Maybank Research too has similar sentiments as it keeps its “buy” call and $1.44 target price on StarHub. Analyst Hussaini Saifee has also pointed out that a mobile industry consolidation remains a potential catalyst, amid strong competition in the consumer segment.

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Despite slower top-line growth, earnings grew by a faster pace, helped by efficiency realisation from its earlier DARE+ investments. “StarHub has pushed forward DARE+ investments in FY2024, which means higher opex/capex but should also mean earlier efficiency realisations,” says Saifee.

Factoring in slightly lower consumer revenues and higher upfront DARE+ investments, the analyst has trimmed FY2024-FY2026 earnings estimates by 1%-3%. He expects core net profit for FY2024 to come in at $161.3 million, $185.3 million in FY2025 and $199.6 million in FY2026.

PhillipCapital too maintained its “accumulate” call on StarHub with a target price of $1.29.

Analyst Paul Chew is upbeat on the group’s strong cybersecurity revenues in 1QFY2024, but is cautious on the weakness in mobile ARPU, no thanks to the competitive environment.

“We believe SIM-only plans allow competitors to offer aggressive price plans with less capital intensity, such as phone subsidies, and MVNOs can compete with comparable network quality. Competition is also entering the lucrative mobile roaming plans. DARE+ becomes a necessity to move away from commoditised network accesses. It allows StarHub to sell more value-added services, including insurance, entertainment, and health-related services,” says Chew.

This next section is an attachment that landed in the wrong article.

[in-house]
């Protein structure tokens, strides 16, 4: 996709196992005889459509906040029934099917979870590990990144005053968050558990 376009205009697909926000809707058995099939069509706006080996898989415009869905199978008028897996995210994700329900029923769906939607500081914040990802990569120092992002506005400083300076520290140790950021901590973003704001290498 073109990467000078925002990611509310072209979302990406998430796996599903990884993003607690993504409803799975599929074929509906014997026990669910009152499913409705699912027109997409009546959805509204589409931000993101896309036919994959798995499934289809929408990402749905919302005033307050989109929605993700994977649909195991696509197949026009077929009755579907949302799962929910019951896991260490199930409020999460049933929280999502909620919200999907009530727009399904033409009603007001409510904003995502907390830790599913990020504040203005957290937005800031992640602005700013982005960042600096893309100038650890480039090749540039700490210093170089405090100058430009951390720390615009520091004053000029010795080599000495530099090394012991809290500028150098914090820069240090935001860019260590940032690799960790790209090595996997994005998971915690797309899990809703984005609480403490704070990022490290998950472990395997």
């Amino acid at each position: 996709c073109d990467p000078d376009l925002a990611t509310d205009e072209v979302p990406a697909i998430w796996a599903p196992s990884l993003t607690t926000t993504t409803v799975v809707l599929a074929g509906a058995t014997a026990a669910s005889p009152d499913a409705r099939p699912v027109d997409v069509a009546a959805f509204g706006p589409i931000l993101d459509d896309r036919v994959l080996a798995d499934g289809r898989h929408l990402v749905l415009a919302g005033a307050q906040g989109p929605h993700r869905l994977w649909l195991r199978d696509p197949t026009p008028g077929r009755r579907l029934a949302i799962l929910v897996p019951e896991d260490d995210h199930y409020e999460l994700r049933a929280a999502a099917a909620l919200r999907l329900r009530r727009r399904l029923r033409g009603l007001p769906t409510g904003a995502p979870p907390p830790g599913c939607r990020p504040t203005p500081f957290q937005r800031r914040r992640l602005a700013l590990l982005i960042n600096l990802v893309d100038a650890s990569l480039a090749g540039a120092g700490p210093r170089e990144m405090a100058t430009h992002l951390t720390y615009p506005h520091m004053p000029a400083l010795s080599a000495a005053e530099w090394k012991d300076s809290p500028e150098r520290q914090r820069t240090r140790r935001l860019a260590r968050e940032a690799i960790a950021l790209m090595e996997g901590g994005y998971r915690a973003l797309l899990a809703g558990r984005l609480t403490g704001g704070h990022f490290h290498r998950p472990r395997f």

Morningstar on the other hand, has given a three-star rating out of a maximum five with a target price of $1.26.

Analyst Dan Baker too shares similar sentiments with the street, as he remains cautious on the group’s declining mobile revenue. However, he does expect some near-term profitability, partially a function of the level of DARE+ expenses.

“There was again some discussion at the result briefing around potential consolidation in the Singapore telecom market. With a net debt/EBITDA ratio of around 1.4x and StarHub management’s stated comfort with this level increasing to around 2.5x if the right investment opportunity comes along, we believe StarHub could be a consolidator,” says Baker.

Simba, the fourth mobile operator, would be the most likely target in Baker’s view, although its strong share price appreciation since November 2023 would make such a deal expensive. While he sees Simba’s spectrum assets as attractive for StarHub, he is however less excited about its customer base and network. “We expect the customer base will potentially have a higher churn, and the network may not be easy to integrate with StarHub’s existing mobile networks,” says Baker.

The analyst also thinks a merger with M1 is possible, given they already have a network-sharing deal for 5G. Depending on the price, this deal may make more sense from a network perspective.

 However, given how hard the Singapore regulators worked to get a fourth entrant into the market, it is unclear how they would react to such a merger proposal if it came about. “As a general rule, we think the other non-consolidator market players are more certain beneficiaries of market consolidation as it usually leads to a less competitive pricing environment, and they get that for free,” says Baker.

As at 12.45pm, shares. In StarHub are trading at $1.24.